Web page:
Nigerian labour unions in joint communique declare an indefinite shutdown of the country beginning at zero hours October 3
Naira slumps to N1000 per dollar after central bank governor says local lenders are owed $7 billion
Nigerian labour unions, Nigeria Labour Congress (NLC) and the Trade Union Congress (TUC) have declared an indefinite nationwide strike to begin on October 3.
The joint communique was issued Tuesday following virtual meetings of the the national executive councils. The unions said they recognised the fact that the Federal Government (FG) has failed to enact welfare programs and pay increase to ameliorate the continued hardship and deprivation of workers, after the removal of fuel subsidy.
They also noted that the Tinubu administration has failed to negotiate in good faith with them instead was using the police to harass and intimidate union executives, informed their decision to declare an indefinite national strike.
“To embark on an indefinite and total shutdown of the nation beginning on zero hours Tuesday, the 3rd day of October, 2023.” The communique read.
It directed all workers in Nigeria to withdraw their services from their respective workplaces commencing the 3rd of October.
Daily street protests and rallies organised by affiliates and state councils will begin until the Tinubu administration listened to their demands.
Members of the Nigerian Labour Union, holding flags and placards, march during a protest against fuel price hikes and rising costs, in Abuja, Nigeria August 2, 2023. REUTERS/Abraham Achirga/File Photo
Nigerians were called upon to support the unions as they force the government to make more people centred policies.
The communique was signed by Comrade Joe Ajaero of the NLC and Comrade Festus Osifo of the TUC.
Prices have risen sharply, including the cost of food, transport and power as most businesses and households rely on petrol generators for electricity.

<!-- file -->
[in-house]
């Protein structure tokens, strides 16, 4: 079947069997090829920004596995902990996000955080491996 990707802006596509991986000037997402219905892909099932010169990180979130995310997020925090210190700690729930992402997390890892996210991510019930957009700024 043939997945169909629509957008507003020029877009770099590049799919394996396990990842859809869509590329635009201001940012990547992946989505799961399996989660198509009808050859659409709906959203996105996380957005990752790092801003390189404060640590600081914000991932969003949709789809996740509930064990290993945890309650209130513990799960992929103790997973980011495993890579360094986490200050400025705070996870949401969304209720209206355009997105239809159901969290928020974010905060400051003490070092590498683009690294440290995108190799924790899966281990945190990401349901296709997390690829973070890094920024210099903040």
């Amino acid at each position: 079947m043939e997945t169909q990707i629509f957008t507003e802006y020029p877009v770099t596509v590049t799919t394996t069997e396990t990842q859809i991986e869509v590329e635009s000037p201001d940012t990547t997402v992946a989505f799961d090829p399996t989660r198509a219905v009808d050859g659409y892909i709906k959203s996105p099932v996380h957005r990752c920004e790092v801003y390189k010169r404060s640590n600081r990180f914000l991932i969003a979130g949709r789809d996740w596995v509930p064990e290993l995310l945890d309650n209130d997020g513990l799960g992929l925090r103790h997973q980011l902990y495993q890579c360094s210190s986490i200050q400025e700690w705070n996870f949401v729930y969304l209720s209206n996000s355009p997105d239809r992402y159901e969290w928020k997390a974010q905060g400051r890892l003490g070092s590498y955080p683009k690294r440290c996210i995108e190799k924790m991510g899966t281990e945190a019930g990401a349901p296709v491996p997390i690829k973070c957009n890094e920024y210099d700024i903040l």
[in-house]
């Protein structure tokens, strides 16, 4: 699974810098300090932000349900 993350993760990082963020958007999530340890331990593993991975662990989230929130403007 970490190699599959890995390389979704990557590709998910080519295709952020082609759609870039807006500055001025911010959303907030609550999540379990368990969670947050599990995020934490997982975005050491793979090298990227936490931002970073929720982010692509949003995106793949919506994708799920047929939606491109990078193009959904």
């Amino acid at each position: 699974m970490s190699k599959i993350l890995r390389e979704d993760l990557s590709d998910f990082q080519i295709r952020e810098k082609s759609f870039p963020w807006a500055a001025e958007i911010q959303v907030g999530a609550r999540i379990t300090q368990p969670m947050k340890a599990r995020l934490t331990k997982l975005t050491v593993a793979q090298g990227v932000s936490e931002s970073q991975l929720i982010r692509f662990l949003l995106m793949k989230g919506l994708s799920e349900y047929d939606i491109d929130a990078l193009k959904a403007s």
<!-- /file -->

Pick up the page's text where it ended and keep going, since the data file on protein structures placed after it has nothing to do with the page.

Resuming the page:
The Naira slumped to its lowest level as the dollar sold at N1000 on Tuesday morning, on the black market where most Nigerians source their foreign exchange.
New central bank Governor Olayemi Cardoso on Tuesday, said his top priority was to clear the bank’s backlog of unsettled foreign exchange obligations to local lenders, which he estimated could be as high as $7 billion.
The Senate unanimously approved Cardoso’s nomination as central bank governor after he appeared before lawmakers to answer questions. Four new deputy governors were also confirmed.
The official exchange rate was quoted at 785 to the dollar as of 1710 GMT.
Unmet forex demand on the official market due to inadequate liquidity and speculation in street trading added downward pressure to the currency, widening the gap with the official market where restrictions on trading were lifted in June.
Tinubu has defended his two biggest reforms – removal of the subsidy and foreign exchange controls – saying although this would lead to hardships in the short term, they were necessary to attract investment and boost government finances.
Akowe with reports from Abuja